We offer more sustainable, healthy alternatives.
Natural Alternatives to ADHD Medication Treatments
Although most professionals diagnosing ADHD recommend natural methods such as changes to diet, attention to exercise, and alternative behavior management to address the symptoms of ADHD, most prescribe medications as well. Studies show that nearly 70 percent of children with ADHD also have coexisting conditions that could affect how they respond to any medication prescribed.
As a result, more and more parents and physicians are considering natural alternatives to pharmaceutical medications. Alternative therapies such as participation in yoga and tai chi promote endorphin boosts that may be more beneficial than pharmaceutical medication. Studies have shown that teens who participated in such holistic therapies had a reduced tendency to feel anxious and act out in situations that normally promoted irritability.
Neuropathy, such as EEG biofeedback that measures brain waves in response to stimuli, can help patients build better responses to certain situations. Children and teens observe their responses to normal stressors experienced in the school and home environment, and adjust their responses as they see their levels of agitation rise. Similarly, behavioral therapy produces positive results in how children and teens react to common school and home environments.
By treating the sources of anxiety and irritability, ADHD symptomology can be greatly reduced. Acupuncture has proven an effective way to treat these young patients. As a result, many experience a reduction in their need to act out behaviorally or physically. In particular, acupuncture can help address the symptoms of withdrawal from ADHD medications, especially in teens.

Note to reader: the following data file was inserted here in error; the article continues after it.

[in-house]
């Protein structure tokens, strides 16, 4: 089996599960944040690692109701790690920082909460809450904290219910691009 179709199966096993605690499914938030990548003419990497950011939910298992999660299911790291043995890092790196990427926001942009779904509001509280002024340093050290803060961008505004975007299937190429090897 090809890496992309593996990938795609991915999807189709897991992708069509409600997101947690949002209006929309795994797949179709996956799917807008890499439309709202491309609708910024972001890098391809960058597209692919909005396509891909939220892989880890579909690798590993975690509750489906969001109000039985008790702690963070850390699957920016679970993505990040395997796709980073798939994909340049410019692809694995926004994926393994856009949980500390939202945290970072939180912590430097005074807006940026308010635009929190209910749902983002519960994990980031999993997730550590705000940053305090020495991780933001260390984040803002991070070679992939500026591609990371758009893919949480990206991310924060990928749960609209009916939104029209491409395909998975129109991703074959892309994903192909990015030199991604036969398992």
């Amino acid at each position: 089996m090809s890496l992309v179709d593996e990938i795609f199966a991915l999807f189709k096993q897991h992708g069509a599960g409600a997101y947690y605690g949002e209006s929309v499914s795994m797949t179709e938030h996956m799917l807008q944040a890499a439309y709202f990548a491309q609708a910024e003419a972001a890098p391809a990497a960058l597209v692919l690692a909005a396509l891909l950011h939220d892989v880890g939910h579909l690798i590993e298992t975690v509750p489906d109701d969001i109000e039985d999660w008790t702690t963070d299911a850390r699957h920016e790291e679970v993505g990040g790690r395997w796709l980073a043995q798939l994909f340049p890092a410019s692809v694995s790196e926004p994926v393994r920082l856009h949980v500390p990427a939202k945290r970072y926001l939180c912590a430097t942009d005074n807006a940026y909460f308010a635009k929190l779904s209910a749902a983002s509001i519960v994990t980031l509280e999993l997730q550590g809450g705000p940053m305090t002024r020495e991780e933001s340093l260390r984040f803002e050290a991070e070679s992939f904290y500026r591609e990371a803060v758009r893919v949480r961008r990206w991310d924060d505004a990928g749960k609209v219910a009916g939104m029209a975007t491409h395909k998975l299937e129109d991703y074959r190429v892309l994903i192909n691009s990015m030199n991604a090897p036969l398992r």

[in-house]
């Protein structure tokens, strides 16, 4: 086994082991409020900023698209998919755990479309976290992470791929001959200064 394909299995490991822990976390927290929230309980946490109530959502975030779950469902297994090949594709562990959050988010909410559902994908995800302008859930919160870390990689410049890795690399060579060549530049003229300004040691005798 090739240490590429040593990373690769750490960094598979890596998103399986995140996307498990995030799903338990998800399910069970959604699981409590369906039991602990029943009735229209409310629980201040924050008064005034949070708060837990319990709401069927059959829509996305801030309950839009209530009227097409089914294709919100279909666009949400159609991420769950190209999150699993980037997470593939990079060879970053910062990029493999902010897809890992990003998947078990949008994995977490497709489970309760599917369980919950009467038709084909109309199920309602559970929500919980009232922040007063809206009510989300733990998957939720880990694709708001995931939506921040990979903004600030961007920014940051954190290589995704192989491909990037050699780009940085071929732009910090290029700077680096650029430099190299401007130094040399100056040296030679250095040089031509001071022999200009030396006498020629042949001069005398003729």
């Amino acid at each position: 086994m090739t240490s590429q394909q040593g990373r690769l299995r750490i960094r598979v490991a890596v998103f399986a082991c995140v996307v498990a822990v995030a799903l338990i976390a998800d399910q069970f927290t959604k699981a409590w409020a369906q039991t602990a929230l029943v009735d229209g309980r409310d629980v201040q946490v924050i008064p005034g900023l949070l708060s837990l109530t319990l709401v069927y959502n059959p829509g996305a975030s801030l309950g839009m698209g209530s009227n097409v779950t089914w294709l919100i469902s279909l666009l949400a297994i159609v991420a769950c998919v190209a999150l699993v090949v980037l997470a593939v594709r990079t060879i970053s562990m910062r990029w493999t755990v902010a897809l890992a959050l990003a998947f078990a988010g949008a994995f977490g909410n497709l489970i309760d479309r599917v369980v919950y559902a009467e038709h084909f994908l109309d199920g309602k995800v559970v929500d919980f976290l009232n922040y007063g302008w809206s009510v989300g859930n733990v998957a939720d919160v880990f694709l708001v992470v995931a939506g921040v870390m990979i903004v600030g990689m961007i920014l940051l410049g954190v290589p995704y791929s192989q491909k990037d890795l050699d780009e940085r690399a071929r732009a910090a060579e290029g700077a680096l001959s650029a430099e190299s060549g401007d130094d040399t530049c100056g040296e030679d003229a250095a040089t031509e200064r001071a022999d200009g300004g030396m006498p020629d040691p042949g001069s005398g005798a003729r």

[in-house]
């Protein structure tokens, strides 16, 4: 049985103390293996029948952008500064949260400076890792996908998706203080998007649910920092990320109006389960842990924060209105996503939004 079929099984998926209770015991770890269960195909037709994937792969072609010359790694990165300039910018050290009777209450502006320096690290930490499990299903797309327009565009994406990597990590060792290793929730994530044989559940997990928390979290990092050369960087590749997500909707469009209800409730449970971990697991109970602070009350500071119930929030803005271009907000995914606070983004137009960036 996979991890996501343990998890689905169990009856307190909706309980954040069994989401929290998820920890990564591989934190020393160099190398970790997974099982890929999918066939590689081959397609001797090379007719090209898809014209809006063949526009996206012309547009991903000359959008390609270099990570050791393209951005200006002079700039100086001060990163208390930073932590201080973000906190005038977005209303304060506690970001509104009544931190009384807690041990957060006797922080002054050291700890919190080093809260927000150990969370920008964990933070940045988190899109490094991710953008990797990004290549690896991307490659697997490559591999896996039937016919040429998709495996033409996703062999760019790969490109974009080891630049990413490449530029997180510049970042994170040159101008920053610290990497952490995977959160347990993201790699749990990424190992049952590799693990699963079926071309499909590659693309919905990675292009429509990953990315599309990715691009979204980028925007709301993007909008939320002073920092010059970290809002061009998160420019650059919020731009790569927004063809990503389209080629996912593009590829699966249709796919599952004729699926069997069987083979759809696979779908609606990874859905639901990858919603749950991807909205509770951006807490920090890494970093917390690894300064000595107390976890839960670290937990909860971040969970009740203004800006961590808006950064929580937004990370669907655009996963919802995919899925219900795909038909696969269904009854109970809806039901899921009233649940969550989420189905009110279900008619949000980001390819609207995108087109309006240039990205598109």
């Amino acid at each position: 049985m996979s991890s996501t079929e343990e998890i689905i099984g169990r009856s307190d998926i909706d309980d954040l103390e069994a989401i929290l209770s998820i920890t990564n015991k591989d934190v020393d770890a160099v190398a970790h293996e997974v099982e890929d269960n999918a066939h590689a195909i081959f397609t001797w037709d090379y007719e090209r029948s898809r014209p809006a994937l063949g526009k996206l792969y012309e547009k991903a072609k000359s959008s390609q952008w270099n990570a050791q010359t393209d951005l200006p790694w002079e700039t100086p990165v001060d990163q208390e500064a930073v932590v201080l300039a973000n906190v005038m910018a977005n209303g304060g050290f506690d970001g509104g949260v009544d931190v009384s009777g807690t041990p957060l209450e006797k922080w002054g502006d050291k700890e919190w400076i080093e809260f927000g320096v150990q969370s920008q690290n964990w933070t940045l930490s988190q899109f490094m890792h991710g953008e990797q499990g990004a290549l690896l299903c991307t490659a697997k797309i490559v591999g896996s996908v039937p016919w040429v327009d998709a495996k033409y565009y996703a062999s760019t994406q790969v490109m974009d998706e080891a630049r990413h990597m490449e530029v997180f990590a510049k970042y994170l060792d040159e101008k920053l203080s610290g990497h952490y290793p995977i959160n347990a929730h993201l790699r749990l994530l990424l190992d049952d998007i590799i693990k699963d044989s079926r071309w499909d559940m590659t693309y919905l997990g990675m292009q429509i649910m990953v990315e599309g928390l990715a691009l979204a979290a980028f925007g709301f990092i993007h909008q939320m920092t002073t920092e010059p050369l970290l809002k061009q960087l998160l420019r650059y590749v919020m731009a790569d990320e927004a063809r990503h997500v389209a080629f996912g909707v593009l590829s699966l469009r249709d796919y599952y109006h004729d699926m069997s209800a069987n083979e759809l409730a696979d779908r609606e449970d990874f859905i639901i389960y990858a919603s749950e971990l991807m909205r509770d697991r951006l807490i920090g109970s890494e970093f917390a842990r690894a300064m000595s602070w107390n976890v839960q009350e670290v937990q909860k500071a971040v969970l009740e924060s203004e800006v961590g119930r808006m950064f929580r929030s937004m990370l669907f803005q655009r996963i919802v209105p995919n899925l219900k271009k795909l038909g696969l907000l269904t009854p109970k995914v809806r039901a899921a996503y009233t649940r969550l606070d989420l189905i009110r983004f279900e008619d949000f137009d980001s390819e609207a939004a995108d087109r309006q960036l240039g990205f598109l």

ADHD Medication Withdrawal
The long-lasting effects of stimulant use to treat ADHD remain unclear and how medication affects one child will differ from another. Medicine is known as a practice. Because every child has a specific set of biological, neurological, emotional, and environmental factors that contribute to their singular makeup, medication and its risks will affect them just as individually.
If you have a child or teenager presently using any of the aforementioned ADHD medication treatments and want to begin the process of removing this approach to their care, consult your doctor first.
Medication withdrawal will include physical and behavioral symptoms and is best done with medical supervision and a proper medication tapering program in place, rather than a “cold-turkey” approach. Withdrawals occur due to the drop in dopamine experienced once stimulants are gradually removed from the system.
ADHD stimulant drug withdrawals can cause:
- Nausea and vomiting
- Stomach cramps
As with any long-term drug use, withdrawal symptoms can appear within one to two days of medication cessation and present as mild or severe. We recommend medical intervention or alternative therapies to help deal with ADHD medication withdrawal symptoms as some patients may experience thoughts of suicide*.
Rethinking the Way We Treat Childhood ADHD
Thanks to science, research, and better communication between children, teens, their parents, and medical practitioners, we know more today about ADHD than in years past. Between the side effects, dosage adjustments, and withdrawal symptoms associated with ADHD medication treatments, parents are wise to consider natural therapies instead of defaulting to prescription trials with their children.
A child with ADHD most likely has at least one parent with the disorder. Involve your child as much as possible in any decision regarding his or her treatment. As a parent, include yourself in your child’s treatment journey. For example, volunteer to have your own biofeedback session at the same time as your child’s session. It will help remove their fear and provide a shared experience. Their enthusiasm and your active participation in any remedy can improve the chances for a positive outcome.
As always, consult your physician regarding any alternative therapy, particularly before ceasing use of a prescription medication.